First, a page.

Assisted-suicide/euthanasia does not deserve accolades. Our understanding and discussion of death with dignity would be anathema and blasphemous to the people of the Third World whose idea of a death with dignity is one that ends naturally without the intervention of machete or machine gun, or death to ones’ children from preventable diseases. We refer to these countries as “developing” while we think of ourselves as the developed world. Well, we have developed.

We are a society bloated with abundance and self-worth. We’re self-centred and self-indulgent. It’s all about me; my needs, my wants, my desires; a mean-spiritedness that excludes the feelings and emotions of others. I remember reading not too long ago a definition of today’s society. It is the “i” generation-ipad, ipod, iphone, iwant.

There was a time when death with dignity described families and friends waiting at the bedside; reminiscing, praying, talking, touching; knowing that the end was near. I have witnessed death with dignity.  As a chaplain I have had the honour and blessing of bearing witness to families saying goodbye.

Suffering was never associated with the anticipation of death; the fear of dying, fear of pain, of losing one’s mental or physical capabilities. Suffering was connected to death itself. Its finality. The one dying knew she would no longer see her loved ones, share in their joy and sorrow, love them. And those who would be left behind knew that the time was fast approaching when they would no longer be able to see, hear or touch their loved ones. There was between the one dying and those who would be left behind a mutuality of respect, love, honour, courage and loss.

Not too long ago, before anesthetic, pain killers, antibiotics, people fought to stay alive, knowing what was facing them, because for them life was worth the fight. Pain and suffering were worthy opponents. Life, ones’ own and loved ones, had value.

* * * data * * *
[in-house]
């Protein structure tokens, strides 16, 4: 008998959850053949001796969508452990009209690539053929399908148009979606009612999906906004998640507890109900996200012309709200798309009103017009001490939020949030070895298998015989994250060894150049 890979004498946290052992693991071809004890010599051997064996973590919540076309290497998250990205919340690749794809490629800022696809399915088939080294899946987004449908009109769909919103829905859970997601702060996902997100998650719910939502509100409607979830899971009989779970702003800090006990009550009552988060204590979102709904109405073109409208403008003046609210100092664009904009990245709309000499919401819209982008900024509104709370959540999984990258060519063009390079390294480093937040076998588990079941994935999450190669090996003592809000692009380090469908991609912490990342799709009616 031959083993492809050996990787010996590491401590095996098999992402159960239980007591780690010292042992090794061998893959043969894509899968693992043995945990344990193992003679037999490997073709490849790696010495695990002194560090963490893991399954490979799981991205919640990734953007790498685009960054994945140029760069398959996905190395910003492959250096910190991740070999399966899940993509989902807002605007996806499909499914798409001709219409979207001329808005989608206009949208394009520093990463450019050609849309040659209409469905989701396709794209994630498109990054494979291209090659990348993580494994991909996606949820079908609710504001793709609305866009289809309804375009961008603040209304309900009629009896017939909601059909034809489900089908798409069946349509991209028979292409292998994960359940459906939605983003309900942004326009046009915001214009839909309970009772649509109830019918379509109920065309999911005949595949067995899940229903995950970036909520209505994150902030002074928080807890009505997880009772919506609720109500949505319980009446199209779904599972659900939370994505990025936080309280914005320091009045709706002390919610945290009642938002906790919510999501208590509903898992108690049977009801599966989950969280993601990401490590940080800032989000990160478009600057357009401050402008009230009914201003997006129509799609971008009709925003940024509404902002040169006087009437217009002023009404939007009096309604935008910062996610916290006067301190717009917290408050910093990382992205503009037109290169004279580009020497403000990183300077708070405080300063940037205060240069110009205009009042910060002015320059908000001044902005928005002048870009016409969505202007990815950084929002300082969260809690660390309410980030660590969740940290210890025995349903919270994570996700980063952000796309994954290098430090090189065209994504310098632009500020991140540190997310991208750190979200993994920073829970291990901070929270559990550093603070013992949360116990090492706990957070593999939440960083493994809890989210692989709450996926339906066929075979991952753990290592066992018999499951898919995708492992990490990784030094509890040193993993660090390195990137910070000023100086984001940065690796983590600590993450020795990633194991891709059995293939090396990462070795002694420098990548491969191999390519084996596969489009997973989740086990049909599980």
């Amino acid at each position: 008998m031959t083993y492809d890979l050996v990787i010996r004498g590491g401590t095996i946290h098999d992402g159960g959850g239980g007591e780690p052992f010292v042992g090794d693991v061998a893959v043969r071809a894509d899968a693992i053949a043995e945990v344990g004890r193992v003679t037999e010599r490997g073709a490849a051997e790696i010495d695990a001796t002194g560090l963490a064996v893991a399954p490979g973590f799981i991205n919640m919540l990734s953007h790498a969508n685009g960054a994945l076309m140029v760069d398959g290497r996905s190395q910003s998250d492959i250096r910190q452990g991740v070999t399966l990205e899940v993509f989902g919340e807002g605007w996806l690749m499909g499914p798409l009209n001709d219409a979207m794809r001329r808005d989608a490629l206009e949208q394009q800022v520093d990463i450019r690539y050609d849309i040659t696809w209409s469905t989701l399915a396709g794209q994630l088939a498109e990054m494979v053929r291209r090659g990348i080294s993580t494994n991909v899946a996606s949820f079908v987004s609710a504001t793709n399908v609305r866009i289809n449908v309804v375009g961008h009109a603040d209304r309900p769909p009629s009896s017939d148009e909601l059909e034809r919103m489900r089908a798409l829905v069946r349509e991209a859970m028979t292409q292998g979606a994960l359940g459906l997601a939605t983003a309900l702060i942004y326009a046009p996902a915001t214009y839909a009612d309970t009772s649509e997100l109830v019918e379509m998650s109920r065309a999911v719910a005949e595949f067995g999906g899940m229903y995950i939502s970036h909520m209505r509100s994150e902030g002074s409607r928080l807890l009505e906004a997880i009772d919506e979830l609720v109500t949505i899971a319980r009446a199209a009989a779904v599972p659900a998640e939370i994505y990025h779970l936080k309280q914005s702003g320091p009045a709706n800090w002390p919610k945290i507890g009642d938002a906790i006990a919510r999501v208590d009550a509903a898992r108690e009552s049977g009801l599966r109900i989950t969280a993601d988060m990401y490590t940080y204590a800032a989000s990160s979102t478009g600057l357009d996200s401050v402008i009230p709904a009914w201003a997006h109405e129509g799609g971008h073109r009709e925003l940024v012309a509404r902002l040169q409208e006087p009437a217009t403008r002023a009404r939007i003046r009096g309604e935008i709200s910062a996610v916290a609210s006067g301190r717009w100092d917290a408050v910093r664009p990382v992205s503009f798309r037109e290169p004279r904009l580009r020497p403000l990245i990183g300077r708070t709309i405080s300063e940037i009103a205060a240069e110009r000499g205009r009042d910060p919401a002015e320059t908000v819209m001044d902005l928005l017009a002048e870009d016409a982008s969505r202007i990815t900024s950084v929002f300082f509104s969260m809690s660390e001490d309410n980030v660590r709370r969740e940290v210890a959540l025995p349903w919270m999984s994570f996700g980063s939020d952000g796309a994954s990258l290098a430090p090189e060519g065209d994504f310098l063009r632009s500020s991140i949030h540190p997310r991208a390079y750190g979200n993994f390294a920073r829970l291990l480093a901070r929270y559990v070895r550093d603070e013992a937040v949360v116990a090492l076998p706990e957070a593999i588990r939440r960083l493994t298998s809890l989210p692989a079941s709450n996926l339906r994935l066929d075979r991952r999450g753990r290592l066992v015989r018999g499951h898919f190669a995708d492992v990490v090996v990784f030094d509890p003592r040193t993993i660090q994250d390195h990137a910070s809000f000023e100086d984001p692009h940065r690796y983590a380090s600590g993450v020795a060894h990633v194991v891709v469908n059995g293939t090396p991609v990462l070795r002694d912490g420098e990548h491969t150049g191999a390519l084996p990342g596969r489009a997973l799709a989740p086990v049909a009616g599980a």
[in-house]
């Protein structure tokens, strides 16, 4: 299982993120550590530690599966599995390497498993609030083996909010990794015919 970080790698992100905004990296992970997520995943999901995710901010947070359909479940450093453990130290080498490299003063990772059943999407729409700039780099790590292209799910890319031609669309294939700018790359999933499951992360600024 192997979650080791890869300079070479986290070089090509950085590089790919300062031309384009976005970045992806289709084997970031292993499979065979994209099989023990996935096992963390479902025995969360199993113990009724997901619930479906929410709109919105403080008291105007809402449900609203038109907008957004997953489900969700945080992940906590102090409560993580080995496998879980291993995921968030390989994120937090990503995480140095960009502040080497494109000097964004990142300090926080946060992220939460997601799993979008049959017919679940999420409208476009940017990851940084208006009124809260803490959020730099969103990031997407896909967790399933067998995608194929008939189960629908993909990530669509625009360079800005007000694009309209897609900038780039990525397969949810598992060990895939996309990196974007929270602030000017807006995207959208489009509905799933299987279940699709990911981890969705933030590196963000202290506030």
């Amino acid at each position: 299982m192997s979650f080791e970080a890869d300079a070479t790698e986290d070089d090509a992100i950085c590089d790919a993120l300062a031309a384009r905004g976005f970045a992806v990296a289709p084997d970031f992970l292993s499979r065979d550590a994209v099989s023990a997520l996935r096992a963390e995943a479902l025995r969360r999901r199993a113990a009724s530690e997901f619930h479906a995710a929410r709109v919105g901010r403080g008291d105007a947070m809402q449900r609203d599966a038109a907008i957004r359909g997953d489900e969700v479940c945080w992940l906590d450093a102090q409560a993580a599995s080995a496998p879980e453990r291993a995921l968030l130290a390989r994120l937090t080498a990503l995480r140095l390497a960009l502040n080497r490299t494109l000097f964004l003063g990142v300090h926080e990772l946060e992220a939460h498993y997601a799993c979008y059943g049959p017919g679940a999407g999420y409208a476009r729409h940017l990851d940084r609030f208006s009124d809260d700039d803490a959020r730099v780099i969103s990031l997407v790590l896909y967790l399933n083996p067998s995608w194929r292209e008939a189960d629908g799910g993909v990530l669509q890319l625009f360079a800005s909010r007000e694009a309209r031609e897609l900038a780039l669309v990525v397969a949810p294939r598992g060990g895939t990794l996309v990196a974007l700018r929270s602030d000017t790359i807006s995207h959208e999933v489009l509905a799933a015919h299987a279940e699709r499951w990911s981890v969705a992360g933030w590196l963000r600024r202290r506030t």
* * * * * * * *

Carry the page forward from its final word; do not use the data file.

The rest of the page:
What has happened to us that we deem it normal to enter into discussions about assisted-suicide and euthanasia in our world of luxury? Have we become so entitled, so soft, and weak-willed, so whiny and petulant that we cannot even bear the thought of future possible pain that we choose a lethal injection in expectation? Have we come to a place in time that leaving the ones who love us, need us, are not as important as our “dignity”? Have we become that self-serving? 

What lessons are we teaching our children? I watched a programme where a mother with cancer decided to end her life before she suffered too much pain, leaving her eight year old son and husband behind.  She had a good-bye party with friends and family.  She danced and sang before she drank of the elixir.  It was a happy time.  She is considered brave. Really? I wonder how her son truly felt.  His mother was leaving him. He was eight years old. How will that affect his sense of abandonment and self-worth?

And then there was the story of Gloria Taylor. She was discussing her decision to kill herself with her son and granddaughter. I watched her son cry at the thought of his mother dying, leaving him and his daughter. I listened to her explain her decision to take her own life to her granddaughter. My first thought was: “Who in their right mind takes their own life?” How do we square the idea that we are aghast at suicide, a sign of mental illness, but we encourage assisted-suicide and euthanasia?

Why do we elevate these people onto a pedestal? Why do we applaud their fear of future pain over unselfish love of family?  Are they not, like so many others who choose early death, teaching their families to run from fear or even more importantly, to fear pain and suffering that come with living?

There is in this desire to end one’s life from fear of what might be a diminishing of all life. As a society agreeing to legally assist in ending a life, we demean others who came before us who struggled each day to live in less than optimum conditions, to raise a family, to contribute to society. And to those who we leave behind, we teach cowardice. There is no greater cowardice than taking ones’ own life in fear of what might be, leaving grieving family behind. Assisted -suicide/euthanasia is not deserving of accolades but, rather, of the white feather.